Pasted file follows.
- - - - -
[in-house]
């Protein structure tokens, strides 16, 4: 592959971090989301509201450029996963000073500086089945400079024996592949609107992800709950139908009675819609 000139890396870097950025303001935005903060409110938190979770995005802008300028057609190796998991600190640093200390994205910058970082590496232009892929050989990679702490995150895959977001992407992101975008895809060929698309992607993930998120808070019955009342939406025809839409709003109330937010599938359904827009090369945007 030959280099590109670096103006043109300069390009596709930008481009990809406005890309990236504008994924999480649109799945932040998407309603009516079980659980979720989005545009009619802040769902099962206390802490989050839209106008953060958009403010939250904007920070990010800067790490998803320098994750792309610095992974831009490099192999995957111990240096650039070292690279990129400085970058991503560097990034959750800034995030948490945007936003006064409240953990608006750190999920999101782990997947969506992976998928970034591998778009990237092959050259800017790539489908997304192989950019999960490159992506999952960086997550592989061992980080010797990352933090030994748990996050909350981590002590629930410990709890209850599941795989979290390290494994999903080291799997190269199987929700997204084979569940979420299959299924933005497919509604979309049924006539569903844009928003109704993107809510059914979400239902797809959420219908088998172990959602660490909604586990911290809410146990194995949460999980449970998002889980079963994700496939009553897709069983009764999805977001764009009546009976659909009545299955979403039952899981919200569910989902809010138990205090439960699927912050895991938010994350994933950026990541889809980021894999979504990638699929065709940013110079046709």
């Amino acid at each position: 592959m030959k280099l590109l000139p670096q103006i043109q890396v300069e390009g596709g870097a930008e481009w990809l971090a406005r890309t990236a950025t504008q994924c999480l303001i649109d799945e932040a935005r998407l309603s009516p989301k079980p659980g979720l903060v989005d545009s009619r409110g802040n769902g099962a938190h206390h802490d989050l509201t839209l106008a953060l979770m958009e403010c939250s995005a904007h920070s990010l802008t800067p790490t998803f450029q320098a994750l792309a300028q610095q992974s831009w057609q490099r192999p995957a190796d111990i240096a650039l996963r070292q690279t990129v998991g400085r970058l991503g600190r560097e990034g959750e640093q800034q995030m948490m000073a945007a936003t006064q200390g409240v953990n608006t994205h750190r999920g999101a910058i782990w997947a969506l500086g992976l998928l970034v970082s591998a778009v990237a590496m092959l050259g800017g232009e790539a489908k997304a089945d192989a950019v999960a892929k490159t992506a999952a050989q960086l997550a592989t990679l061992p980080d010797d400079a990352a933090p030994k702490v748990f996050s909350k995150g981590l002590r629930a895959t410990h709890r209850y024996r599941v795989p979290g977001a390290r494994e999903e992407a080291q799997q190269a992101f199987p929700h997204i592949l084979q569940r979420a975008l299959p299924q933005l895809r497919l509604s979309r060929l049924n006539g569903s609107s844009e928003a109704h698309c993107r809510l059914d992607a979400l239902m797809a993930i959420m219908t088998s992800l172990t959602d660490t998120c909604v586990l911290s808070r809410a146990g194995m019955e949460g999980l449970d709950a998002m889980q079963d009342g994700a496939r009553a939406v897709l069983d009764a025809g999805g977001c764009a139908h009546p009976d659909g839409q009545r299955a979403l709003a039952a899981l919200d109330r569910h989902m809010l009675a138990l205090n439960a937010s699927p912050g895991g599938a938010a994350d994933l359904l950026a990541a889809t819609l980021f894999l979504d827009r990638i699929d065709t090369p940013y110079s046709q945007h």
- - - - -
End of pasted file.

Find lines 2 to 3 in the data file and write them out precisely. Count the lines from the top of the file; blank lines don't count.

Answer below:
């Protein structure tokens, strides 16, 4: 592959971090989301509201450029996963000073500086089945400079024996592949609107992800709950139908009675819609 000139890396870097950025303001935005903060409110938190979770995005802008300028057609190796998991600190640093200390994205910058970082590496232009892929050989990679702490995150895959977001992407992101975008895809060929698309992607993930998120808070019955009342939406025809839409709003109330937010599938359904827009090369945007 030959280099590109670096103006043109300069390009596709930008481009990809406005890309990236504008994924999480649109799945932040998407309603009516079980659980979720989005545009009619802040769902099962206390802490989050839209106008953060958009403010939250904007920070990010800067790490998803320098994750792309610095992974831009490099192999995957111990240096650039070292690279990129400085970058991503560097990034959750800034995030948490945007936003006064409240953990608006750190999920999101782990997947969506992976998928970034591998778009990237092959050259800017790539489908997304192989950019999960490159992506999952960086997550592989061992980080010797990352933090030994748990996050909350981590002590629930410990709890209850599941795989979290390290494994999903080291799997190269199987929700997204084979569940979420299959299924933005497919509604979309049924006539569903844009928003109704993107809510059914979400239902797809959420219908088998172990959602660490909604586990911290809410146990194995949460999980449970998002889980079963994700496939009553897709069983009764999805977001764009009546009976659909009545299955979403039952899981919200569910989902809010138990205090439960699927912050895991938010994350994933950026990541889809980021894999979504990638699929065709940013110079046709």
């Amino acid at each position: 592959m030959k280099l590109l000139p670096q103006i043109q890396v300069e390009g596709g870097a930008e481009w990809l971090a406005r890309t990236a950025t504008q994924c999480l303001i649109d799945e932040a935005r998407l309603s009516p989301k079980p659980g979720l903060v989005d545009s009619r409110g802040n769902g099962a938190h206390h802490d989050l509201t839209l106008a953060l979770m958009e403010c939250s995005a904007h920070s990010l802008t800067p790490t998803f450029q320098a994750l792309a300028q610095q992974s831009w057609q490099r192999p995957a190796d111990i240096a650039l996963r070292q690279t990129v998991g400085r970058l991503g600190r560097e990034g959750e640093q800034q995030m948490m000073a945007a936003t006064q200390g409240v953990n608006t994205h750190r999920g999101a910058i782990w997947a969506l500086g992976l998928l970034v970082s591998a778009v990237a590496m092959l050259g800017g232009e790539a489908k997304a089945d192989a950019v999960a892929k490159t992506a999952a050989q960086l997550a592989t990679l061992p980080d010797d400079a990352a933090p030994k702490v748990f996050s909350k995150g981590l002590r629930a895959t410990h709890r209850y024996r599941v795989p979290g977001a390290r494994e999903e992407a080291q799997q190269a992101f199987p929700h997204i592949l084979q569940r979420a975008l299959p299924q933005l895809r497919l509604s979309r060929l049924n006539g569903s609107s844009e928003a109704h698309c993107r809510l059914d992607a979400l239902m797809a993930i959420m219908t088998s992800l172990t959602d660490t998120c909604v586990l911290s808070r809410a146990g194995m019955e949460g999980l449970d709950a998002m889980q079963d009342g994700a496939r009553a939406v897709l069983d009764a025809g999805g977001c764009a139908h009546p009976d659909g839409q009545r299955a979403l709003a039952a899981l919200d109330r569910h989902m809010l009675a138990l205090n439960a937010s699927p912050g895991g599938a938010a994350d994933l359904l950026a990541a889809t819609l980021f894999l979504d827009r990638i699929d065709t090369p940013y110079s046709q945007h």